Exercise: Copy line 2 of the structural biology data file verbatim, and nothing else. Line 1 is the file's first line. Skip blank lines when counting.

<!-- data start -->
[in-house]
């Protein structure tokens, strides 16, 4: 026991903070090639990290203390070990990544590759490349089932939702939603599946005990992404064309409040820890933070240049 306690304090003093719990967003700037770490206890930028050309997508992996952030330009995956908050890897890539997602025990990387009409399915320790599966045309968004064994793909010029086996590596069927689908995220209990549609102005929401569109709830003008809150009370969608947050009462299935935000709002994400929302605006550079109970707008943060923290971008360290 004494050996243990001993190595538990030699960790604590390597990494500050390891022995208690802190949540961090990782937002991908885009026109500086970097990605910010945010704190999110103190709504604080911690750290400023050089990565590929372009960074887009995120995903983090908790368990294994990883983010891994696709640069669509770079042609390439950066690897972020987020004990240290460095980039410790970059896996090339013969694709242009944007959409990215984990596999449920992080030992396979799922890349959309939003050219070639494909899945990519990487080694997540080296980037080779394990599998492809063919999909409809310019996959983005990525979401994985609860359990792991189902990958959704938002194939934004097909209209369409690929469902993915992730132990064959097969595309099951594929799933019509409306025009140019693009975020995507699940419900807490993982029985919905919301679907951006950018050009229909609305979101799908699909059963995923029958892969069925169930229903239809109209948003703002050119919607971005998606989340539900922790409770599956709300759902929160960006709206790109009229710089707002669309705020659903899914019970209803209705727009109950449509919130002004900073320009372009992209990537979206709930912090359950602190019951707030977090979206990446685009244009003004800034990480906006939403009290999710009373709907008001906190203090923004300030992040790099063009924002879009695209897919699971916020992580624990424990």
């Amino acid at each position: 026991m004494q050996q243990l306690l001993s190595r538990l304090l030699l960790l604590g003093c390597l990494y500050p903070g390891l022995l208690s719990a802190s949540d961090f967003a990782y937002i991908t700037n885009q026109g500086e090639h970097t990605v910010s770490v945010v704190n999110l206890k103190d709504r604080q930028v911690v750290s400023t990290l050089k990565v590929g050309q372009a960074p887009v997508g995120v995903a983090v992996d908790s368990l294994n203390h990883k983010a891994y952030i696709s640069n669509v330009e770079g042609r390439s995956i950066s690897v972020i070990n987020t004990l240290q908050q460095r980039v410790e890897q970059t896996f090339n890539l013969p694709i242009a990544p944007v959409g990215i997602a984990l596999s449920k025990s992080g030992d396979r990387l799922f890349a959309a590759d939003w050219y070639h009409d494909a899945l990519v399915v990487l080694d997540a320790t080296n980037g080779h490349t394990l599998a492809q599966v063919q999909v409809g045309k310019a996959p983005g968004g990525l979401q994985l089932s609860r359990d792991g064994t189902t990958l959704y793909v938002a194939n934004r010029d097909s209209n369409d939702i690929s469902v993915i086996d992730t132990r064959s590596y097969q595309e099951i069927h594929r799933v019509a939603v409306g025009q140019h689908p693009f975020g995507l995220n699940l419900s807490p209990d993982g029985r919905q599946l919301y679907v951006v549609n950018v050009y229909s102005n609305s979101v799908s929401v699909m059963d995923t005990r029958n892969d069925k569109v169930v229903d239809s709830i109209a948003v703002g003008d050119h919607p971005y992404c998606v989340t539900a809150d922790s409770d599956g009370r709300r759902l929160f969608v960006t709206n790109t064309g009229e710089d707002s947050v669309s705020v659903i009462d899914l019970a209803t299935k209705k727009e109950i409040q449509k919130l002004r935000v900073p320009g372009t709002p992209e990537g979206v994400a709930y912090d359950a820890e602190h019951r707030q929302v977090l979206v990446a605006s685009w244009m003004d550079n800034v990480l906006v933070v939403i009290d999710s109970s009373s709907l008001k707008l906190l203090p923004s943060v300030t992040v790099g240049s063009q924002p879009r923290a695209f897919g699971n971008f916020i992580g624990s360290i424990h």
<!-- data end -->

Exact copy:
């Protein structure tokens, strides 16, 4: 026991903070090639990290203390070990990544590759490349089932939702939603599946005990992404064309409040820890933070240049 306690304090003093719990967003700037770490206890930028050309997508992996952030330009995956908050890897890539997602025990990387009409399915320790599966045309968004064994793909010029086996590596069927689908995220209990549609102005929401569109709830003008809150009370969608947050009462299935935000709002994400929302605006550079109970707008943060923290971008360290 004494050996243990001993190595538990030699960790604590390597990494500050390891022995208690802190949540961090990782937002991908885009026109500086970097990605910010945010704190999110103190709504604080911690750290400023050089990565590929372009960074887009995120995903983090908790368990294994990883983010891994696709640069669509770079042609390439950066690897972020987020004990240290460095980039410790970059896996090339013969694709242009944007959409990215984990596999449920992080030992396979799922890349959309939003050219070639494909899945990519990487080694997540080296980037080779394990599998492809063919999909409809310019996959983005990525979401994985609860359990792991189902990958959704938002194939934004097909209209369409690929469902993915992730132990064959097969595309099951594929799933019509409306025009140019693009975020995507699940419900807490993982029985919905919301679907951006950018050009229909609305979101799908699909059963995923029958892969069925169930229903239809109209948003703002050119919607971005998606989340539900922790409770599956709300759902929160960006709206790109009229710089707002669309705020659903899914019970209803209705727009109950449509919130002004900073320009372009992209990537979206709930912090359950602190019951707030977090979206990446685009244009003004800034990480906006939403009290999710009373709907008001906190203090923004300030992040790099063009924002879009695209897919699971916020992580624990424990």